Kombucha Industry Packaging Statistics

The Booch News Worldwide Directory is a unique resource listing over 2,600 kombucha companies worldwide. Of these, 95% have an Instagram account. This report reveals how many sell their kombucha in glass bottles, cans, or both. The numbers are collected from the 2,486 companies whose Instagram includes product photographs.

Unfortunately, we are not able to track how many brands sell kombucha kegs (in taprooms, cafes, corporate accounts, or even home delivery).


Overall, 395 (16%) of all brands worldwide sell kombucha in cans. This includes 151 who also sell in bottles. There are 2,090 companies (84%) that only sell in glass bottles.

The countries with the highest percent of brands sold in cans are:

Biggest brands

In January, we published a list of the top 20 brands by number of Instagram Followers. Here’s the packaging they use:

Extending the list, of the 123 companies with more that 10,000 Followers, 40% sell kombucha in cans.

At the other send of the scale, of the 1,145 companies with fewer than 1,000 Followers, only 7% pack in cans. It’s possible that a canning line requires more of an investment than hand-filling bottles for these smaller companies. However, the per unit cost of cans are lower than glass bottles. Some brands hire mobile canning contractors that provide their services on site.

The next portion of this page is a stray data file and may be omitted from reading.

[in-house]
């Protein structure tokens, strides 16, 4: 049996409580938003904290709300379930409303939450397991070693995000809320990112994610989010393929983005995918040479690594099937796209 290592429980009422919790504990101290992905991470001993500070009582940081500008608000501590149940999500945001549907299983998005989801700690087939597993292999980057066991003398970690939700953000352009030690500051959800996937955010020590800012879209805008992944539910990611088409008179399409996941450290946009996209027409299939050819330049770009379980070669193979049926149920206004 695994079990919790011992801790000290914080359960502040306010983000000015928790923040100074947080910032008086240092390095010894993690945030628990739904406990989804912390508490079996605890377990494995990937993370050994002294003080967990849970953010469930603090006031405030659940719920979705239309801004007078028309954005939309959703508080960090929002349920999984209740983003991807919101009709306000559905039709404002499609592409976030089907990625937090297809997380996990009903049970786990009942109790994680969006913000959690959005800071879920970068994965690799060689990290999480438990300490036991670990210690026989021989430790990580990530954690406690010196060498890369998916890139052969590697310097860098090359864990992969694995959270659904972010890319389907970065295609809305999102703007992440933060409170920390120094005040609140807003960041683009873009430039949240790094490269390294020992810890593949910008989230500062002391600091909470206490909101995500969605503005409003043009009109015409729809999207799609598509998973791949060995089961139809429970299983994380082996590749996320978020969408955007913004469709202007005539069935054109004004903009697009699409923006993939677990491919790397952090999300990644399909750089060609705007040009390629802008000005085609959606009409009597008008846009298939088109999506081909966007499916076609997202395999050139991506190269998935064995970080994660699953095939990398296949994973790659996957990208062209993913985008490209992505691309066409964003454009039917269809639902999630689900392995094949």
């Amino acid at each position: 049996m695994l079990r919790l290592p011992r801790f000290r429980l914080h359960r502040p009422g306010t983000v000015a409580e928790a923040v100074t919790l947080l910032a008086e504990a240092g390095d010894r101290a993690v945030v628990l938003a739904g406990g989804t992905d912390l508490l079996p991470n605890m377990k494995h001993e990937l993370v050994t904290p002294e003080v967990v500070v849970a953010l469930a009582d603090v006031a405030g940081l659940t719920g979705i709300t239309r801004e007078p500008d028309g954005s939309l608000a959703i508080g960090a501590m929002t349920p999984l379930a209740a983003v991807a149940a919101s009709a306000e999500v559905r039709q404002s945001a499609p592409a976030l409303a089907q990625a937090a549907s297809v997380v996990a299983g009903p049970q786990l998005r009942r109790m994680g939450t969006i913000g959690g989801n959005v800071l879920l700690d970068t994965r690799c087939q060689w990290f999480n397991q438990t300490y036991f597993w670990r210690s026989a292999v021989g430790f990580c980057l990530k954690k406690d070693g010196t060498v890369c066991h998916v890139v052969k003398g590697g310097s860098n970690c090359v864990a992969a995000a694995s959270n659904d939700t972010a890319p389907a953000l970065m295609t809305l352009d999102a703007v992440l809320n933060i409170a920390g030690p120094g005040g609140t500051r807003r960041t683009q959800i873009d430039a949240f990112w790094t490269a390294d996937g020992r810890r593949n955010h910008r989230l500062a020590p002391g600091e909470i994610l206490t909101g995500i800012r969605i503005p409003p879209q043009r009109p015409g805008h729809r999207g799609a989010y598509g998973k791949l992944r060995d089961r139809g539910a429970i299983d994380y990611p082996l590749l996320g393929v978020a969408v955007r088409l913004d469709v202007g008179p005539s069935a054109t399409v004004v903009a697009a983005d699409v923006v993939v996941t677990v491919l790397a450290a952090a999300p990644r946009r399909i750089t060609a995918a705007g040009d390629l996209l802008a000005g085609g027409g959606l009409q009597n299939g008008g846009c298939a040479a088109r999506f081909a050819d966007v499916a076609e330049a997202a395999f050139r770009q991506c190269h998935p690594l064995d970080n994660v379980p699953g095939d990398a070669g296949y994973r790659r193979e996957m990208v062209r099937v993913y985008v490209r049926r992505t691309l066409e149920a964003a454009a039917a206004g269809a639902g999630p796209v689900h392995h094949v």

The top 10 countries where kombucha is not sold in cans:

And the top 10 brands (by number of Followers) who only sell in glass bottles:

Craft Beer comparison

Thanks to Bart Watson, Chief Economist at the Brewers Association, for sharing details of his January, 2024 report Recap of 2023 Craft Beer Packaging Trends. His numbers for the United States show that cans are far and away the preferred packaging option for beer:

Cans grew almost 4% by volume, whereas bottles were down -9%. That led to another year of can share growth, reaching 68.4% share by volume for the year versus 31.4% share for bottles, from 65.4% and 34.4% share respectively last year.


Aluminum cans were introduced in 1958, and hybrid cans with steel bodies and aluminum tops were introduced in 1960. The hybrid beer cans were known as E-Z open and softop cans. Steel cans were phased out during the 1960s in favor of aluminum and hybrid cans. The first beer cans needed a “church key,” to punch a hole in the top to drink through. The first pull-tabs were added in 1963. Hence the song lyrics:

I blew out my flip flop
Stepped on a pop top
Cut my heel had to cruise on back home
But there’s booze in the blender
And soon it will render
That frozen concoction that helps me hang on.

Margaritaville, Jimmy Buffet


The content of this article is accurate to the best of our knowledge and is presented for general informational purposes only. Except where noted, data is from the Booch News Worldwide Directory as of December 2023. The opinions are those of the editor. Please send corrections or questions to ian@boochnews.com. Comments are welcome.

You may also like...

Leave a Reply

Your email address will not be published. Required fields are marked *